Wednesday, June 29, 2011
Return to the Catacombs of the Undercity!
Wow! How long has it been? I'd talk about why it's been a while, but frankly it's just tedious real life nonsense that may be of personal importance but has nothing to do with this blog. It would be good if there was now an improvement in my blogging output, but I start a Masters in August, so there may well be an ongoing struggle between what I want to do, and what I should be doing...
In the meantime, (and how is it my pageview stats have essentially doubled even though I have posted absolutely nothing?) my entry in Tin Man Games "Gamebook Adventures" series, Catacombs of the Undercity, has been accumulating some very promising and awesome reviews (and no, I didn't pay anybody - I'm flat broke!).
Firstly, Tim Harvey gave it 4 out of 5 over at Proxholic, noting:
"In many ways, the gamebook really emphasizes the game aspect, since it's all-in-all a very interactive experience. The book part of the equation is really well-done too, however, with a very well-written story and some interesting and compelling characters."
Tim also notes that the gameplay is:
"An excellent mix of compelling story, branching choices for exploration and replayability, fun RPG elements and lots of random outcomes to keep you on the edge of your seat!"
Secondly, Andy Boxall at iPhoneFreak said that it was the best in the series yet (although Al Sander's The Wizard of Tarnath Tor has since been released to some deservedly fantastic reviews)!
Andy's review went on to say:
"If you’re an experienced role-player, then the thought of battling through dimly lit tunnels will probably appeal, and it certainly did to me! Thanks to the descriptive writing, it’s easy to lose yourself in the story and even without the help of those excellent illustrations – from the same artist who worked on An Assassin in Orlandes – mentally visualizing your world is easy and very rewarding.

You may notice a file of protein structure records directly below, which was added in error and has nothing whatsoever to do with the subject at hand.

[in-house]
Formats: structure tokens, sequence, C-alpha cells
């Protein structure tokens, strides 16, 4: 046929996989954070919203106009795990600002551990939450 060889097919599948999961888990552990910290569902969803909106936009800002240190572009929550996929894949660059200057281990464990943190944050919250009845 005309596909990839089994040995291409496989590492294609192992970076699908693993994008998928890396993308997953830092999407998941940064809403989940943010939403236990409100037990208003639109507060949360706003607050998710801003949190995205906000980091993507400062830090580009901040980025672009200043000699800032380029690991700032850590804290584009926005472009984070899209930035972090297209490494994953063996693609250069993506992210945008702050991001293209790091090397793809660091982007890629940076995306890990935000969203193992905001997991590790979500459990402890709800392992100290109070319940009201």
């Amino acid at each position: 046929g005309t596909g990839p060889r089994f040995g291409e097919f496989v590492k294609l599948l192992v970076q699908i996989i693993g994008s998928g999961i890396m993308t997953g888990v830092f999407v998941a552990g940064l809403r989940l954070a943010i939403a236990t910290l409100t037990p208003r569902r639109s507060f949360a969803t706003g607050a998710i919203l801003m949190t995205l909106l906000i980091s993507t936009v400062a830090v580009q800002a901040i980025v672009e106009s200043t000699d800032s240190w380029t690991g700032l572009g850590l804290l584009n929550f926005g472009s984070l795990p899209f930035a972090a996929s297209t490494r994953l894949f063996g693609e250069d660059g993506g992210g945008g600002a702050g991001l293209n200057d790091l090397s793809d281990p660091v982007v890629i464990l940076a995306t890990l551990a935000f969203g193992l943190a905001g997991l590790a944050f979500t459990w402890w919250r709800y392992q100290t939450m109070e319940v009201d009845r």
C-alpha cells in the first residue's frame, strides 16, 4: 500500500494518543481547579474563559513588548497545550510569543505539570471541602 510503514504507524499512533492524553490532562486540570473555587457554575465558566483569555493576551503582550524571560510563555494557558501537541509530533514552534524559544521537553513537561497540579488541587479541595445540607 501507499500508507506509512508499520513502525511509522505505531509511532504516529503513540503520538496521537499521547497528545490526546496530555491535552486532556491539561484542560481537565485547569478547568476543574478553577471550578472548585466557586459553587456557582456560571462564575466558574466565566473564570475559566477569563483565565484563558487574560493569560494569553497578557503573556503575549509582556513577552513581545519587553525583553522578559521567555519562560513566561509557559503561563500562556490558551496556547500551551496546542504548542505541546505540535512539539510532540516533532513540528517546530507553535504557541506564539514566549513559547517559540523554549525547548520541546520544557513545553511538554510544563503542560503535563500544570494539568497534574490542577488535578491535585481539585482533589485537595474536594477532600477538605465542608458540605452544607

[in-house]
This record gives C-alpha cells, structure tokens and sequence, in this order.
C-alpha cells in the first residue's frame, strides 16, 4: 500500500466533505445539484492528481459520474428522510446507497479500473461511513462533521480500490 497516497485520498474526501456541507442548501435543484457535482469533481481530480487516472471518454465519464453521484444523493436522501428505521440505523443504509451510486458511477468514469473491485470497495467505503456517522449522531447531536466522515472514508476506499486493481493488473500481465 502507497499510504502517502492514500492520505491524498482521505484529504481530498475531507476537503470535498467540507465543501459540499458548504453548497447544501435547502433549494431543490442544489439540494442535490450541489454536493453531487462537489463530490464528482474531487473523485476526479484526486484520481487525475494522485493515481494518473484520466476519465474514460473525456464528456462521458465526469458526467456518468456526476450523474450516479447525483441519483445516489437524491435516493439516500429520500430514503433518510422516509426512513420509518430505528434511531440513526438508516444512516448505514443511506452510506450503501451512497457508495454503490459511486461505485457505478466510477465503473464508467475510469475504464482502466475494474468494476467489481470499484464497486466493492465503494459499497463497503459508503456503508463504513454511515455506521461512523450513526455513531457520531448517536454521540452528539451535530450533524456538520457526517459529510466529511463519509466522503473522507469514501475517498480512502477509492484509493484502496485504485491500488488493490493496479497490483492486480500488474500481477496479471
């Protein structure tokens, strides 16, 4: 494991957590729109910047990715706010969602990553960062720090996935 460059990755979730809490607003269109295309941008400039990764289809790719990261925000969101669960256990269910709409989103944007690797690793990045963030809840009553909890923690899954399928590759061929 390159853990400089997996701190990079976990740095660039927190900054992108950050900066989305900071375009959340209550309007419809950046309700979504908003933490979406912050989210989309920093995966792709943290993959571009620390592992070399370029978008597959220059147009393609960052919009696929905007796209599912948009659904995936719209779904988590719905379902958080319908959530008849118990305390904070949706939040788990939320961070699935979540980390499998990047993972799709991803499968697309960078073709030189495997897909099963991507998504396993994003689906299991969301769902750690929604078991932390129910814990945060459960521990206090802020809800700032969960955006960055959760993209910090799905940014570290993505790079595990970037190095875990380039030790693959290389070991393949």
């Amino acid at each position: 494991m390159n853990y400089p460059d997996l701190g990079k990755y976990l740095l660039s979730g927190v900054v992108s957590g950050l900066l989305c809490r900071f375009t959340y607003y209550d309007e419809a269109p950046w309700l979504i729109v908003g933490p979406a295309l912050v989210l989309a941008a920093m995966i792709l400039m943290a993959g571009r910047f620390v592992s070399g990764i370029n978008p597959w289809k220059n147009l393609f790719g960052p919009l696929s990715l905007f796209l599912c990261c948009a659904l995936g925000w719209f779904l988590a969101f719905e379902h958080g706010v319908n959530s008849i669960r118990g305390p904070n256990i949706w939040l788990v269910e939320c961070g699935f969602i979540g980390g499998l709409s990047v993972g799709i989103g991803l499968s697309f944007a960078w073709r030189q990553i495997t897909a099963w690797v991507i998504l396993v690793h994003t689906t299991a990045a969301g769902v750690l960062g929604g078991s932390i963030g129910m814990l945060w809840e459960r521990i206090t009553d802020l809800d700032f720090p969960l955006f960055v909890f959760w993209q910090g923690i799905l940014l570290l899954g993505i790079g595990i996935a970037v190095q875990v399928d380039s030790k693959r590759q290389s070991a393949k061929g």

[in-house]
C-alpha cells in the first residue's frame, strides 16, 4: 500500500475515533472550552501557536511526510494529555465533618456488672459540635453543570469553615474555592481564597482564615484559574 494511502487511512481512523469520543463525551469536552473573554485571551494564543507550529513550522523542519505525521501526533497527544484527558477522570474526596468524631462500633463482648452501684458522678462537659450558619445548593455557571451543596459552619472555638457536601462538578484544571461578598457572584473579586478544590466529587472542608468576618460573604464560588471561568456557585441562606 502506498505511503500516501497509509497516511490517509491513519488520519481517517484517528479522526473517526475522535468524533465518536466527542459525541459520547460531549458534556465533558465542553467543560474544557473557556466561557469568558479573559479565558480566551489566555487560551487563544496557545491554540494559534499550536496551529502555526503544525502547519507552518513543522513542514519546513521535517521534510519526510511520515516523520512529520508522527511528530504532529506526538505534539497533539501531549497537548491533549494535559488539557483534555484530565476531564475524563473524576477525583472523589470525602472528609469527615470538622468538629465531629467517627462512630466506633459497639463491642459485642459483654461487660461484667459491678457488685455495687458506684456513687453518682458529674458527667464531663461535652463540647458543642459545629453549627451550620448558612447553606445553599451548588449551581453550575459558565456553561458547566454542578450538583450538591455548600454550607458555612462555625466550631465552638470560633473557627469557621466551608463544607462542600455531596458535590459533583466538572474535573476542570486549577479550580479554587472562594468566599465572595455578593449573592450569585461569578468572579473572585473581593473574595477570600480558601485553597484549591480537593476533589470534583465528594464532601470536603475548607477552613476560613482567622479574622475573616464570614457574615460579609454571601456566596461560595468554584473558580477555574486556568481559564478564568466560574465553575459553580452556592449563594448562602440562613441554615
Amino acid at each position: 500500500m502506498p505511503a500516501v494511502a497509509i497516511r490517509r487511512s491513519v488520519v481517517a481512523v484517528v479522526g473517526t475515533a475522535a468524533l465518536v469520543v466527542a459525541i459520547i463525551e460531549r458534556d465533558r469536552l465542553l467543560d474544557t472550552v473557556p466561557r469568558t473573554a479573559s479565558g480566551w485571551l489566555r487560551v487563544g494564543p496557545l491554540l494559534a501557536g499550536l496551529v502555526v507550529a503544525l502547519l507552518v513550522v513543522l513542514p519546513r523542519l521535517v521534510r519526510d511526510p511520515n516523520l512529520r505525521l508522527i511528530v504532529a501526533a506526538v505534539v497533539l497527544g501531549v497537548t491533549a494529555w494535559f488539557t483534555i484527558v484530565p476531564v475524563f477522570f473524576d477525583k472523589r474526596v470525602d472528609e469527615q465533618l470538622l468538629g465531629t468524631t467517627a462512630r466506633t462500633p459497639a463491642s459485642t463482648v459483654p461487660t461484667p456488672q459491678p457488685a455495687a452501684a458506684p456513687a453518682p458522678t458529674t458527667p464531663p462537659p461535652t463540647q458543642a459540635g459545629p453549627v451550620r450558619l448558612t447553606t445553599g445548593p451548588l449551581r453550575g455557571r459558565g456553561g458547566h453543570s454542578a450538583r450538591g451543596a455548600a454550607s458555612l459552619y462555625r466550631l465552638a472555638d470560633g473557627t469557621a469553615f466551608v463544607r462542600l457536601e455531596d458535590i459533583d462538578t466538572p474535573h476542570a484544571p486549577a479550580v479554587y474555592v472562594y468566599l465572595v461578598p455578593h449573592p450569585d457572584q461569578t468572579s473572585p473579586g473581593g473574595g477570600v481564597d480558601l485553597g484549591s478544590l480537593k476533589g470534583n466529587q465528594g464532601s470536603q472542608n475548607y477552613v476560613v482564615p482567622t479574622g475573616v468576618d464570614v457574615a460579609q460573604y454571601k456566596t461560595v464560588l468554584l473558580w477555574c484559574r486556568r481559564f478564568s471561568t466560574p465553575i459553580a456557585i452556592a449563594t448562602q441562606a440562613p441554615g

I’m not going to bury the lead here, Catacombs of the Undercity is the best entry into the Orlandes series I’ve played yet. It’s exciting, atmospheric and even amusing at times, plus there are plenty more beasties to battle too."
Lastly, Digitally Downloaded gave it 4.5 stars out of 5, saying:
"What makes this gamebook if anything better than Tarnath Tor is the story itself. Within the first passage of the book your character finds himself thrown down a deep, dark well, with no equipment. The goal? To survive and escape. This means the book is a classic dungeon crawl in its truest form, which is incidently a perfect fit for the form.
Given the quality of the story, this is the one of the best gamebooks I’ve ever played."
What can I say, other than I'm really happy that the amount of work I put into planning and writing Catacombs of the Undercity, and all the effort the amazing Tin Man team put into getting it into a publishable format, has been duly recognized!
You can find Catacombs of the Undercity here.